The last thing you might need to consider is what tools/scripts you might need to perform the restore. If you are restoring a single backup, then maybe you can just use Enterprise Manager to perform the restore. Although if you have a more complicated restore that requires a full, differential and a number of transaction log backups, then possibly your best approach to doing a restore might be to build a T-SQL script.
As you are discussing what needs to be restored, you need to ask when should the restore be performed. Most likely, the restore will need to be performed right away, although potentially the restore might need to occur at a specific time. It is always wise to ask the person requesting the restore when they would like it to occur. Also depending on your environment, it might be wise to consult or at a minimum notify management when you are planning to perform a restore.
Once you have decided when the restore will occur, you need to determine how long it will take to perform the restore, and what kind of impact will the restore cause. You should communicate the timeframe needed and the impacts the restore might cause to all individuals that might be affected by the restore. This communication needs to identify what data will be lost, if any, and how access to the system will be restricted and/or impacted during the restore operation. Letting staff know up front when a restore will occur and what will be the impacts, will help minimize questions and concerns associated with doing a restore. This communication will also give staff an opportunity to validate and approve the restore requirements and impacts.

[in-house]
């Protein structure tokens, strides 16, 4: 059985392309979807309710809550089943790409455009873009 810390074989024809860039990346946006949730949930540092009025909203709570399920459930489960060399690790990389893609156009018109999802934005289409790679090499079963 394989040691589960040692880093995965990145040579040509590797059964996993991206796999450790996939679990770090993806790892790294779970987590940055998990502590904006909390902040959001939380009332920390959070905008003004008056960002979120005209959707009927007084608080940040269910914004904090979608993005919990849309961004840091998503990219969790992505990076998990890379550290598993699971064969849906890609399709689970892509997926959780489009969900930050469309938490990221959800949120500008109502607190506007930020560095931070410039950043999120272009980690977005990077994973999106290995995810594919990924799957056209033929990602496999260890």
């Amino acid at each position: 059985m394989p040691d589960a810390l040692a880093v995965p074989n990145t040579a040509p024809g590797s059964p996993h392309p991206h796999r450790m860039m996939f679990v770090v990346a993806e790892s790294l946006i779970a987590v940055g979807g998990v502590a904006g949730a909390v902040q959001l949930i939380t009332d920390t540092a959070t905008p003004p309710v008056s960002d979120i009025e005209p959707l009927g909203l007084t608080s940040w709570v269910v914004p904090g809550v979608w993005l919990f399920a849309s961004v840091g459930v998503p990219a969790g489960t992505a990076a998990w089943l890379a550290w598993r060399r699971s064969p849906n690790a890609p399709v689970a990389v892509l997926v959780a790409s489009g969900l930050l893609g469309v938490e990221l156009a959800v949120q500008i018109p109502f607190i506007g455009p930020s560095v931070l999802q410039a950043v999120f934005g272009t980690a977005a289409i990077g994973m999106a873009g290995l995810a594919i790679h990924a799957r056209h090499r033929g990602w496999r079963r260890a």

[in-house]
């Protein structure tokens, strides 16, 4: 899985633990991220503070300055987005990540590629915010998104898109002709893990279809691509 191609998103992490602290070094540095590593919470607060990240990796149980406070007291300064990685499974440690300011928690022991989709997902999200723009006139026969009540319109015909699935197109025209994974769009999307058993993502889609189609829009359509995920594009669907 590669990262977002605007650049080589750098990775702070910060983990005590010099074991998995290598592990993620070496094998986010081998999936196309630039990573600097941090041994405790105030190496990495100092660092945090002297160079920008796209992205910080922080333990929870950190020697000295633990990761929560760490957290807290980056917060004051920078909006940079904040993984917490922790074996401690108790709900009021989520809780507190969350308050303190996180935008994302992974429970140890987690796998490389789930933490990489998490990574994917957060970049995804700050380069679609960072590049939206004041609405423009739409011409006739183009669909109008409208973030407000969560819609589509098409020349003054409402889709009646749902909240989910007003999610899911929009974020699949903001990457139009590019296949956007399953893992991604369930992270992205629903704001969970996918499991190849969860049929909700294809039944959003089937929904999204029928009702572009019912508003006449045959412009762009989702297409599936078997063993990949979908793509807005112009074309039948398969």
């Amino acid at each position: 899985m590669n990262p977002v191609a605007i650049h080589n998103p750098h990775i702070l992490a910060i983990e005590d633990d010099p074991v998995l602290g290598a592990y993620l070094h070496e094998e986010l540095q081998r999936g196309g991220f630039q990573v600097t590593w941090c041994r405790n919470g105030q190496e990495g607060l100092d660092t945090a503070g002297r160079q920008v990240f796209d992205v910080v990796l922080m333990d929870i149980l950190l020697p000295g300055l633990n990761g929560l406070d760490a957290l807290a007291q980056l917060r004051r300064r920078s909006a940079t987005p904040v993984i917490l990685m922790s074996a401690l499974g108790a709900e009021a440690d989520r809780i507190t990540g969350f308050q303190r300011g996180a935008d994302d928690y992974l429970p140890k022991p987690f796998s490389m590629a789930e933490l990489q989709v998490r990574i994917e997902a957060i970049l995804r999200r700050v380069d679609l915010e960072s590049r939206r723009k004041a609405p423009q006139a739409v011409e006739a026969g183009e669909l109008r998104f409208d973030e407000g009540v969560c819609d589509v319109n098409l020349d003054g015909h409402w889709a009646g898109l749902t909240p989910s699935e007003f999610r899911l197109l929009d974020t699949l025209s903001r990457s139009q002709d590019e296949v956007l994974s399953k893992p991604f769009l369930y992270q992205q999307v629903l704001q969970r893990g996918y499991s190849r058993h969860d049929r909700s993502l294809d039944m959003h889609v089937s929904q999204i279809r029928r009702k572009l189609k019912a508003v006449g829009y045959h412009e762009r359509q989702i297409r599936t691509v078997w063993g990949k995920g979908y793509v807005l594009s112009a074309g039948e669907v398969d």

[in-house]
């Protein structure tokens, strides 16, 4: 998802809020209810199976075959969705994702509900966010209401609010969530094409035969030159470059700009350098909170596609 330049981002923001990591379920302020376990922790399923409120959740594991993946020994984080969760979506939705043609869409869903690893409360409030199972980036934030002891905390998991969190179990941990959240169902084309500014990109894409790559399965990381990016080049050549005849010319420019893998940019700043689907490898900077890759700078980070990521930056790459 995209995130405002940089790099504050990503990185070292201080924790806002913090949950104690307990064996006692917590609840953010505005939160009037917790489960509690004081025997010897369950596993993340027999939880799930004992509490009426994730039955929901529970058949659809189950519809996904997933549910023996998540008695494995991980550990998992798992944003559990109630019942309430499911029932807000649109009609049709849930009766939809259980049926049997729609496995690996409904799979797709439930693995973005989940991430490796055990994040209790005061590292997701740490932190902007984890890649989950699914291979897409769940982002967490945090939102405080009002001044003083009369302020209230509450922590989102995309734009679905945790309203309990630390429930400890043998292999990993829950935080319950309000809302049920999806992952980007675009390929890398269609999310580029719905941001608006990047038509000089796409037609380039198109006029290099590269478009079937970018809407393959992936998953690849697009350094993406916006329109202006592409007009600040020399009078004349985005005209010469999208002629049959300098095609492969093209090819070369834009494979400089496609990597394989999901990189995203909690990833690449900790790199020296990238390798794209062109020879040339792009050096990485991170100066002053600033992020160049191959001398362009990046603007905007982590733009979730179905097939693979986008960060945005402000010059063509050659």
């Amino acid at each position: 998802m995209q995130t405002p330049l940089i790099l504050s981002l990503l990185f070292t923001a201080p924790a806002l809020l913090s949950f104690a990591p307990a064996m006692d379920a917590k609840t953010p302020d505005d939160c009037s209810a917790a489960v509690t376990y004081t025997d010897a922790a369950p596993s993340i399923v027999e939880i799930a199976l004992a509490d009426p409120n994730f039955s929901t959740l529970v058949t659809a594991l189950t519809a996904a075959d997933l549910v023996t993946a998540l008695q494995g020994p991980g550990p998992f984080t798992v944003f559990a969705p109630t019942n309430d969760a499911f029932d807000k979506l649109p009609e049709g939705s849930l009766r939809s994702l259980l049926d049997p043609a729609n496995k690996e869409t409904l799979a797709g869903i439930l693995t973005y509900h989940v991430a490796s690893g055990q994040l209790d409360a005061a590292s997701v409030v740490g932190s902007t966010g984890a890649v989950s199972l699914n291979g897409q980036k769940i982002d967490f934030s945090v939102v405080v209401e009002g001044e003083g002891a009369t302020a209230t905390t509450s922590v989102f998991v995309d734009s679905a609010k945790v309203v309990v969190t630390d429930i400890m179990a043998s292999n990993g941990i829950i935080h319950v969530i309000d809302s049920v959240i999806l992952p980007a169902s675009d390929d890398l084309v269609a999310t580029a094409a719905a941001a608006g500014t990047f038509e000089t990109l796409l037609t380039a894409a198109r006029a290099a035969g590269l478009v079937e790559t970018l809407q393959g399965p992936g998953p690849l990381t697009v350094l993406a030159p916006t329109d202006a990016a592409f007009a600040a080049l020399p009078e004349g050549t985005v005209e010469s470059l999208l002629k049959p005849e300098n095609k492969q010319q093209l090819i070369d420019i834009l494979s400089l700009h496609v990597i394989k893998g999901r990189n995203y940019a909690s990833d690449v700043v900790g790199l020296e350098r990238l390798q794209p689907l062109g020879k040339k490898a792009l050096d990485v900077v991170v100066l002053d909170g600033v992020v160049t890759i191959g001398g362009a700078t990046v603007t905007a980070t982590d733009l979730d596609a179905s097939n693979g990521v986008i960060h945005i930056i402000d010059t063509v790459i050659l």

Now that you know the who, what, and when for your restore operations you now need to determine where the restore is to take place. If your shop has many environments, like production, quality assurance, testing, and development, then you will need to determine in what environment you will be performing your restore. Potentially you might be taking a production backup and restoring it to your development environment so application programmers can have the latest copy of production data to use.
Lastly, you should consider why the restore is being performed. The person requesting the restore should provide the reason why the restore is being requested. It is important to understand why you are doing the restore. Depending on the situation that caused the restore request, you need to determine if there is a way to prevent this situation from occurring in the future. By knowing what caused the restore request, you can determine if there is a way to prevent the situation from occurring again. You should be proactive and try to provided or build a preventive mechanism, if possible.
By asking the simple who, what, when, where and why questions prior to performing a database restore you will have the appropriate information to help make the right decision regarding a restore request. Answers to these questions will help you determine what kind of communication you need to perform and how customers and applications will be affected. You can uses the answers from the five W's to fully understand a restore situation prior to actually performing a database restore. It is easier on the nerves to be pro-active when it comes to performing a database restore then being re-active to unexpected situations that might come up when performing a restore without the appropriate forethought.